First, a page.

It's well known that maps $\mathbb{P}^1_\mathbb{C} \to A$ are constant for any Abelian variety $A$ (in fact, for any complex torus).

Is there any similar statement in the tropical case? Naively, the answer seems to be no. We can see this in the following way: a tropical $\mathbb{P}^1$, $\mathbb{TP}^1$ is just a metric tree, and (for example) a circle (with a view vertices for good measure) produces an example of a one-dimensional tropical abelian variety. We can include $\mathbb{TP}^1 \hookrightarrow C$ as one of the edges quite easily which is a tropical map (unless I'm making a silly mistake).

So naively, the answer seems to be that there are non-constant tropical maps. Is there some way to eliminate these in a meaningful way? That is, it would be nice to have a statement of the form

Theorem: All (possibly restricted) tropical maps $\mathbb{TP}^1 \to A$ are constant (up to some appropriate notion of equivalence).

Edit: As pointed out in the comments, there is a balancing condition to be considered. For the case of maps to a tropical elliptic curve, this is given as the following.

For each point in $C$, the target, and each pre-image $p$ of $C$, the sum of all weights of the edges incident to $p$ must sum to zero (paying attention to outward orientation of edges).

One sees immediately that this implies that no $\mathbb{TP}^1$s can map to $C$, since the image of a leaf of a tree can never satisfy the balancing condition (unless the weight of every edge is zero).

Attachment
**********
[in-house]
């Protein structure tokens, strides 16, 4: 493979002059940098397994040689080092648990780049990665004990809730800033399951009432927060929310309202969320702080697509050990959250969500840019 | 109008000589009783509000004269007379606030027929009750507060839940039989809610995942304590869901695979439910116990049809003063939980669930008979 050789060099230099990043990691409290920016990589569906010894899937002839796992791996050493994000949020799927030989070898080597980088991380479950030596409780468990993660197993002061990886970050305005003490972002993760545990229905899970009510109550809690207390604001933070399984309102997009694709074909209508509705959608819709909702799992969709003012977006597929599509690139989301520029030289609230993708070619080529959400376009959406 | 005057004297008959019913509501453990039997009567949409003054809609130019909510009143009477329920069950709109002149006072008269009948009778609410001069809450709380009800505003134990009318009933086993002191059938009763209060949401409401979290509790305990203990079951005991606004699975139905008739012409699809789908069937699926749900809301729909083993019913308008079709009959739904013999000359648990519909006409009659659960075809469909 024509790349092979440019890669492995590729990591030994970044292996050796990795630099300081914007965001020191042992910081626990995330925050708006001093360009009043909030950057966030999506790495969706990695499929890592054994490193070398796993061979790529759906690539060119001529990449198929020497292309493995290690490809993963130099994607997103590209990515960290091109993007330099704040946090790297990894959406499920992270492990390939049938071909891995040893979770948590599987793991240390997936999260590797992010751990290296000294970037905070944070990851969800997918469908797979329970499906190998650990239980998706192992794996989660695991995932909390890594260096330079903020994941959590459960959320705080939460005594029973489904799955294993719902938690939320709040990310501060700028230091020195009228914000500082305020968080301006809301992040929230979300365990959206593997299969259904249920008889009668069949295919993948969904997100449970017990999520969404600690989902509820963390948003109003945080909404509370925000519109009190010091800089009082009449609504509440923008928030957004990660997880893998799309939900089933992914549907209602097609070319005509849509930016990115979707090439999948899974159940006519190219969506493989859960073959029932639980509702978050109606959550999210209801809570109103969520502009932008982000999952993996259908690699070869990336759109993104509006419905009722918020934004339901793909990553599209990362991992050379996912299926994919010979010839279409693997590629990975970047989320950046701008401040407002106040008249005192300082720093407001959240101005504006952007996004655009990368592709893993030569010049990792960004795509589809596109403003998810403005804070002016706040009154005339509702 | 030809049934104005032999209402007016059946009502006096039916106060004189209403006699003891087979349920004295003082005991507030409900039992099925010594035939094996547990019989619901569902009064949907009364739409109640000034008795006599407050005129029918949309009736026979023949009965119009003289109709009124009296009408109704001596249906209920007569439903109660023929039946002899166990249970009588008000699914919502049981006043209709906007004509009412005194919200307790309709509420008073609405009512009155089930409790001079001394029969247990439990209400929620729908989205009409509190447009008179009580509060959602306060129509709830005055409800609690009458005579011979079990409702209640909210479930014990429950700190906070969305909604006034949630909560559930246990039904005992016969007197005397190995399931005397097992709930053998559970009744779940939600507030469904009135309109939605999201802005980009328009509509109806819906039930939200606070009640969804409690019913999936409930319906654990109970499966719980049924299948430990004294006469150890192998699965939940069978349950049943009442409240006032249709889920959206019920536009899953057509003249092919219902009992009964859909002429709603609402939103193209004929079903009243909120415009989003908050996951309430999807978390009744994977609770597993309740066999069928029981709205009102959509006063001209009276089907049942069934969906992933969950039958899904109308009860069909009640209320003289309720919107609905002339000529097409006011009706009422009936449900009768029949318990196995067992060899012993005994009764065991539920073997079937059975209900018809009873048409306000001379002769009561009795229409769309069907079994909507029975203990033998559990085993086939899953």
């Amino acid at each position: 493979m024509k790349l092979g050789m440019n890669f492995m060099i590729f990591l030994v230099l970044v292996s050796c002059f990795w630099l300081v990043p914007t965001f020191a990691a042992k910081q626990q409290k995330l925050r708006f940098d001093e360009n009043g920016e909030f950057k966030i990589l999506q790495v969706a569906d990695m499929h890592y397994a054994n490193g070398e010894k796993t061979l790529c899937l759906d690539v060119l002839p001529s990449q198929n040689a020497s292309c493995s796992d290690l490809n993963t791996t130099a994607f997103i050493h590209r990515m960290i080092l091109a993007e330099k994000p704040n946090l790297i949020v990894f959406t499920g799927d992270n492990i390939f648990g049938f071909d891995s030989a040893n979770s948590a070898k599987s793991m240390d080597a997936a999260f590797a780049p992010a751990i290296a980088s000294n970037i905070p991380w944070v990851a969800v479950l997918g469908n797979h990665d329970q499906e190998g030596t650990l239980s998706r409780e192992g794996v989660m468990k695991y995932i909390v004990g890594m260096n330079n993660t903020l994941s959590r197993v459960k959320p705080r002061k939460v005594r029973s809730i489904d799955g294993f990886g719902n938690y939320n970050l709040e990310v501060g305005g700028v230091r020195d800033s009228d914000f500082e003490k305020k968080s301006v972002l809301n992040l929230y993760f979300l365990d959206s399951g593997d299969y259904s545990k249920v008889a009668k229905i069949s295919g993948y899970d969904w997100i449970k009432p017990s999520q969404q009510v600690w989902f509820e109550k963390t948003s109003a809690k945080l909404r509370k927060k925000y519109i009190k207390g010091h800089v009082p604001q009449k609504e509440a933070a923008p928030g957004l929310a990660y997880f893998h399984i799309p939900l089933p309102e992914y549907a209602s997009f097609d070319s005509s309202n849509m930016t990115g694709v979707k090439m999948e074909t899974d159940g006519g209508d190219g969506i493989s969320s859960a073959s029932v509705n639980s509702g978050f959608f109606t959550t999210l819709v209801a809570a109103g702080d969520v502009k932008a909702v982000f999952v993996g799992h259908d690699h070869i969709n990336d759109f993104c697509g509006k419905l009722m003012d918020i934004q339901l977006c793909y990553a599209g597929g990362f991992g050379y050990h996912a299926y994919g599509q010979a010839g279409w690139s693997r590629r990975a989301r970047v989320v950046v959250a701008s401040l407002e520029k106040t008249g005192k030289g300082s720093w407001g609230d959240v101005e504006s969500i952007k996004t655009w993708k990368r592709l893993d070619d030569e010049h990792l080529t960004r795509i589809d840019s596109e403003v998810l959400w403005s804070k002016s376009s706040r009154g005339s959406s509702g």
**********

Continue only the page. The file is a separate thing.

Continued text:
However, this doesn't address maps to higher dimensional abelian varieties, but one can hope that a similar balancing condition would be true.

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    $\begingroup$ Is there really any $\mathbb{TP}^1$ at all in $\mathbb{R}^g / \Lambda$? There is a balancing condition that needs to be fulfilled. $\endgroup$ – Vesselin Dimitrov Oct 5 '15 at 15:34
  • $\begingroup$ @VesselinDimitrov - Maybe there isn't! I'll have to look at that a little more closely. $\endgroup$ – Simon Rose Oct 6 '15 at 8:31

The answer should be that there are no non-constant maps from tropical curves of genus zero to tropical abelian varieties. By "should" I mean that there are a lot of definitions of these things in the literature and it would be frustrating to write an answer which is correct for every definition, but any definition which doesn't have this consequence is a "bad" definition.

Here is why. A tropical curve of genus zero is a metric tree $\Gamma$. In particular, it is simply connected. So any continuous map $\phi: \Gamma \to \mathbb{R}^g/\Lambda$ lifts to a continuous map $\Gamma \to \mathbb{R}^g$, which can't obey the balancing condition at a leaf.

One caveat: I could imagine someone making a definition (though I haven't see it) which would allow $\mathbb{R}$, with its standard metric, as a tropical genus zero curve with two punctures; $\mathbb{R}/\mathbb{Z}$ with the quotient metric as a tropical genus $1$ curve, and the covering map as a tropical map. This is precisely analogous to the analytic map $\mathbb{C}^{\ast} \to \mathbb{C}^{\ast}/q^{\mathbb{Z}} \cong E$ for some $q \in \mathbb{C}$ with $0 < |q|<1$.

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    $\begingroup$ This was exactly the example I wanted to give showing that there are morphisms from a tropical $\mathbf P^1$ to an abelian variety. Actually, some papers define $\mathbf T\mathbf P^1$ as $\mathbf R^2/(1,1)\R$. Moreover, the analogy with non-archimedean geometry makes this example very reasonable. When you say that the map $\Gamma\to\mathbf R^g$ can't obey the balancing condition at a leaf, this presumes the existence of a leaf... $\endgroup$ – ACL Oct 7 '15 at 20:25

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